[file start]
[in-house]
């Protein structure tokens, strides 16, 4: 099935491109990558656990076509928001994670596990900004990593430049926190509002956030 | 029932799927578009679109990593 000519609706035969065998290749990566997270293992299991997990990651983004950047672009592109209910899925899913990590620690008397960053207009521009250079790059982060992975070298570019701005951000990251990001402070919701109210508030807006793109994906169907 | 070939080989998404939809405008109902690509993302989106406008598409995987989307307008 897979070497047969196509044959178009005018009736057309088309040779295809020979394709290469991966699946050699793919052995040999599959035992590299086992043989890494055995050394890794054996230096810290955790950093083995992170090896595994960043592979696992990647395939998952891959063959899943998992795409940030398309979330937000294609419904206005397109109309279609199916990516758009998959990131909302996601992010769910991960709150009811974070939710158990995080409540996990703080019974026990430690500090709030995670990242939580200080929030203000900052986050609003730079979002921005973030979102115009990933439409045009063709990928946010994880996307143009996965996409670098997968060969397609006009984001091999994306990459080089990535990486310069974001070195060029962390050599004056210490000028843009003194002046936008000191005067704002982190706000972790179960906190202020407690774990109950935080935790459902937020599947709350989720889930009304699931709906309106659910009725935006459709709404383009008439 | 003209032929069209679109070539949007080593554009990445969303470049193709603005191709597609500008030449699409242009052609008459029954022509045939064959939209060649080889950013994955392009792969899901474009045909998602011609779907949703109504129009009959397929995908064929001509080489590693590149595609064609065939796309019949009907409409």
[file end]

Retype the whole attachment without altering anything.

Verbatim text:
[in-house]
């Protein structure tokens, strides 16, 4: 099935491109990558656990076509928001994670596990900004990593430049926190509002956030 | 029932799927578009679109990593 000519609706035969065998290749990566997270293992299991997990990651983004950047672009592109209910899925899913990590620690008397960053207009521009250079790059982060992975070298570019701005951000990251990001402070919701109210508030807006793109994906169907 | 070939080989998404939809405008109902690509993302989106406008598409995987989307307008 897979070497047969196509044959178009005018009736057309088309040779295809020979394709290469991966699946050699793919052995040999599959035992590299086992043989890494055995050394890794054996230096810290955790950093083995992170090896595994960043592979696992990647395939998952891959063959899943998992795409940030398309979330937000294609419904206005397109109309279609199916990516758009998959990131909302996601992010769910991960709150009811974070939710158990995080409540996990703080019974026990430690500090709030995670990242939580200080929030203000900052986050609003730079979002921005973030979102115009990933439409045009063709990928946010994880996307143009996965996409670098997968060969397609006009984001091999994306990459080089990535990486310069974001070195060029962390050599004056210490000028843009003194002046936008000191005067704002982190706000972790179960906190202020407690774990109950935080935790459902937020599947709350989720889930009304699931709906309106659910009725935006459709709404383009008439 | 003209032929069209679109070539949007080593554009990445969303470049193709603005191709597609500008030449699409242009052609008459029954022509045939064959939209060649080889950013994955392009792969899901474009045909998602011609779907949703109504129009009959397929995908064929001509080489590693590149595609064609065939796309019949009907409409």